Compared with men with do not have HIV, GlycA levels were higher in men with HIV, and correlated with other inflammatory and monocyte activation biomarker levels as well as other measures of subclinical coronary atherosclerosis, according to study findings published in AIDS.
Higher levels of GlycA have been independently associated with incident cardiovascular disease (CVD), diabetes mellitus, and hepatitis C infection, as well as all-cause mortality in the public at large. However, it remains unclear whether GlycA is associated with a greater risk for subclinical coronary atherosclerosis in people living with HIV. In this study, researchers investigated the associations between GlycA and subclinical coronary plaque in men with and without HIV who participated in the Multicenter AIDS Cohort Study. The cohort included 935 eligible participants for assessment of GlycA with coronary artery calcium measurement; 715 men also underwent contrast coronary computed tomography angiography (CTA) to measure total plaque burden and composition and coronary stenosis.
In this cohort, GlycA levels were higher in men infected with HIV vs men who were not infected (397±68 vs 380±60 µmol/L, respectively; P =0.0001). Levels were also higher in men with HIV with a detectable viral load compared with men with HIV with an undetectable viral load (413±79 vs 393±65 µmol/L, respectively; P =0.004). After adjusting for confounders, including HIV serostatus and demographic and CVD risk factors, GlycA levels were directly associated with a higher prevalence of coronary artery calcium >0 (prevalence ratio 1.09; 95% CI, 1.03-1.15) and coronary stenosis ≥50% (prevalence ratio 1.20; 95% CI, 1.02-1.41). When adjusted for the more traditional inflammatory biomarkers or by HIV serostatus, these associations did not significantly change.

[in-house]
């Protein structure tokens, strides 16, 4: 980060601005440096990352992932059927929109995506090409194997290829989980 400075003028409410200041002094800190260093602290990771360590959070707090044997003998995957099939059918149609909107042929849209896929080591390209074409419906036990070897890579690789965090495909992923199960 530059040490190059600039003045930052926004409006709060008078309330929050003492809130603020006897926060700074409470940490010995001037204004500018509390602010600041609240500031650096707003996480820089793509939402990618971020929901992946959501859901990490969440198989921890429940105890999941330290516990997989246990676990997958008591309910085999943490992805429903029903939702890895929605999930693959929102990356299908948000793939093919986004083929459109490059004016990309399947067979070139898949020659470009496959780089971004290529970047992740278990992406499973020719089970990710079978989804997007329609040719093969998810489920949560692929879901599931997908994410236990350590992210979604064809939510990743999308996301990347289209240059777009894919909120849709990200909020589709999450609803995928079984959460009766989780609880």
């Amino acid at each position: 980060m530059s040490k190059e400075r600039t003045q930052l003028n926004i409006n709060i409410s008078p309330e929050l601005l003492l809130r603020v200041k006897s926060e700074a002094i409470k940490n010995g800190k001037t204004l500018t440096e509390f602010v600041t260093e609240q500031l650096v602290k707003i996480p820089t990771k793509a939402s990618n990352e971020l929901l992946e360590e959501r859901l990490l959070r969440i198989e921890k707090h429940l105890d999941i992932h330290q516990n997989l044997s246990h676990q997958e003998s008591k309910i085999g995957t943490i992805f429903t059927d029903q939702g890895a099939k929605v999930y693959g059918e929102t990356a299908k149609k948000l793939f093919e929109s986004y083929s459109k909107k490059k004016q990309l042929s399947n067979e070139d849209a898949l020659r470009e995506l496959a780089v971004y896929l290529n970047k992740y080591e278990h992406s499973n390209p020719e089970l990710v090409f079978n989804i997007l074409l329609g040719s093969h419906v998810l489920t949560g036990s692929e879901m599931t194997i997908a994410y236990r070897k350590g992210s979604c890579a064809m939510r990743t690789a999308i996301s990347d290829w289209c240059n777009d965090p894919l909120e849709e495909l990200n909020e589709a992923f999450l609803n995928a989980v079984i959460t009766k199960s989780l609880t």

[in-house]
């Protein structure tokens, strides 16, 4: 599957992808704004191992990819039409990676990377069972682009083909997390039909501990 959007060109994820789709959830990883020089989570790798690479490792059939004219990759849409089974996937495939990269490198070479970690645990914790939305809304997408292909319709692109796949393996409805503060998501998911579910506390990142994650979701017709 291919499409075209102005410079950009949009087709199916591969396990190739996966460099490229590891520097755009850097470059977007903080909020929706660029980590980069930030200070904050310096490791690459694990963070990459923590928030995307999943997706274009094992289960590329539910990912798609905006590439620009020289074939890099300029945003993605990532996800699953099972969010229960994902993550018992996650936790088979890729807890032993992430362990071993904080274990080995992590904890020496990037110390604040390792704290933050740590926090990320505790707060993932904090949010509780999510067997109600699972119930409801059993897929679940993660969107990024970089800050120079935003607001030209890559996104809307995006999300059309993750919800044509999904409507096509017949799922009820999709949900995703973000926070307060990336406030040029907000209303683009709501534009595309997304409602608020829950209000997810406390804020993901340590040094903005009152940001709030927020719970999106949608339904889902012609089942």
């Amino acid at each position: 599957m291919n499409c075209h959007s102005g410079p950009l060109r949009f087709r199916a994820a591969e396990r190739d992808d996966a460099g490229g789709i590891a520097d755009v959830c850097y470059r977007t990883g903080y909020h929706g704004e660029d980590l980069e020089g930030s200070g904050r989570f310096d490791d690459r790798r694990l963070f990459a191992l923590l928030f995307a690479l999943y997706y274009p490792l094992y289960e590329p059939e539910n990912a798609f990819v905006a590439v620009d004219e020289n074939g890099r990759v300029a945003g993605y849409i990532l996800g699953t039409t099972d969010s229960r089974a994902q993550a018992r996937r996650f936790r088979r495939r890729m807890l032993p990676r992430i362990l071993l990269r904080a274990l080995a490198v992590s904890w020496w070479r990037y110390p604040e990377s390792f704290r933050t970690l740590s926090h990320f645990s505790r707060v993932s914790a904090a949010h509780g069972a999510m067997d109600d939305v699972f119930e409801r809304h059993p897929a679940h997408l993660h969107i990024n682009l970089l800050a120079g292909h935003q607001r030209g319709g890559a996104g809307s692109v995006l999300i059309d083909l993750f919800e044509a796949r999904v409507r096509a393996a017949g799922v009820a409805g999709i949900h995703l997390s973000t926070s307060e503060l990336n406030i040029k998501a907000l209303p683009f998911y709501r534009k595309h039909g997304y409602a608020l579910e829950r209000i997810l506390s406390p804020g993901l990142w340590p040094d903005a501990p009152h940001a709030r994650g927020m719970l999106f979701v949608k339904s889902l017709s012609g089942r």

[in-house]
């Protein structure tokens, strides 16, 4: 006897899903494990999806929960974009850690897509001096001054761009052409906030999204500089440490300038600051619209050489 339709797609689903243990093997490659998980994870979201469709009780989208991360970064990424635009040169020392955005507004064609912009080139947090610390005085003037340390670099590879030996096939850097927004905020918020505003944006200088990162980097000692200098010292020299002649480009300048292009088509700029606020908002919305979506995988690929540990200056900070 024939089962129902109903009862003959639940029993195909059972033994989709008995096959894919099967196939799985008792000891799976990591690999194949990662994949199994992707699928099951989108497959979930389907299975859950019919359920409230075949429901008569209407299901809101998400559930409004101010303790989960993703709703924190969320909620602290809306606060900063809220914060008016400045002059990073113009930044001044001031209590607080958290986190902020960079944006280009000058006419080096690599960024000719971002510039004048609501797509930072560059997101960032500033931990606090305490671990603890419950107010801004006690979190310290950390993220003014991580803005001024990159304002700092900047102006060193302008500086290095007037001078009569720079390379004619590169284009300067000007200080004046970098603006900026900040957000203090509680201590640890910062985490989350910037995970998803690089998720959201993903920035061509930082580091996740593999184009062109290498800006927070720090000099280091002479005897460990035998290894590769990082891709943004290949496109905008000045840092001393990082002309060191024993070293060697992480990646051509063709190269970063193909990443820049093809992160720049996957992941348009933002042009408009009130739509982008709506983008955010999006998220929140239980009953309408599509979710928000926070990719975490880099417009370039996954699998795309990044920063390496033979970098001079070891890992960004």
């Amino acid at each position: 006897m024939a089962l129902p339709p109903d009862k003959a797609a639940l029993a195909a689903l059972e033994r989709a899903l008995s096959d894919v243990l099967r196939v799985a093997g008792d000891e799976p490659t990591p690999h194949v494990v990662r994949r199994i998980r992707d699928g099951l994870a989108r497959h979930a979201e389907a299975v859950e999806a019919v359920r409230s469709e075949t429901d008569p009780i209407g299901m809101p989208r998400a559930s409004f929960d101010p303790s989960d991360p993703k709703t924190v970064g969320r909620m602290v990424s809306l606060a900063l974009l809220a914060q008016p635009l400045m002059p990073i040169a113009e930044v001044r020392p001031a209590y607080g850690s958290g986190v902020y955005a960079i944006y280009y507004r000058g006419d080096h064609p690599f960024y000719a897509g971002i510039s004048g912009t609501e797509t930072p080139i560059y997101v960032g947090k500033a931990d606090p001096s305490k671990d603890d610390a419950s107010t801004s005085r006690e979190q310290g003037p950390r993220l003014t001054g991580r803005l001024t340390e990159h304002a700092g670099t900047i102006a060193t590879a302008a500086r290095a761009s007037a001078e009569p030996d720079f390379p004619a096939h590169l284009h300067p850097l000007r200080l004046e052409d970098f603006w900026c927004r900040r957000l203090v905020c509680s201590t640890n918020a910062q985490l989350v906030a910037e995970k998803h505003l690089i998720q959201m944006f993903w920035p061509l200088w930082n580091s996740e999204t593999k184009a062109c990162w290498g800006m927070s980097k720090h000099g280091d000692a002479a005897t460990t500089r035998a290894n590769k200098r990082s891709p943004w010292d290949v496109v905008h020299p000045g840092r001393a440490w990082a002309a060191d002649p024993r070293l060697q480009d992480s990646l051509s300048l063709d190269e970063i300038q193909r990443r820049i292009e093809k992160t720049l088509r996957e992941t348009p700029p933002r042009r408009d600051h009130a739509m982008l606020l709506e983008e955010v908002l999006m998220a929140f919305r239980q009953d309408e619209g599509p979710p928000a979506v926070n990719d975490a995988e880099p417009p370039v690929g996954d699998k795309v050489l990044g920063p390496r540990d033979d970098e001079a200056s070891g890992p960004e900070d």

“Our study suggests the potential use of GlycA in CVD risk stratification in HIV patients that is similar to HIV-uninfected persons, but further study is needed in this area,” the researchers concluded.
Tibuakuu M, Fashanu OE, Zhao D, et al. GlycA, a novel inflammatory marker, is associated with subclinical coronary disease in the multicenter AIDS cohort study [published online November 19, 2018]. AIDS. doi:10.1097/QAD.0000000000002079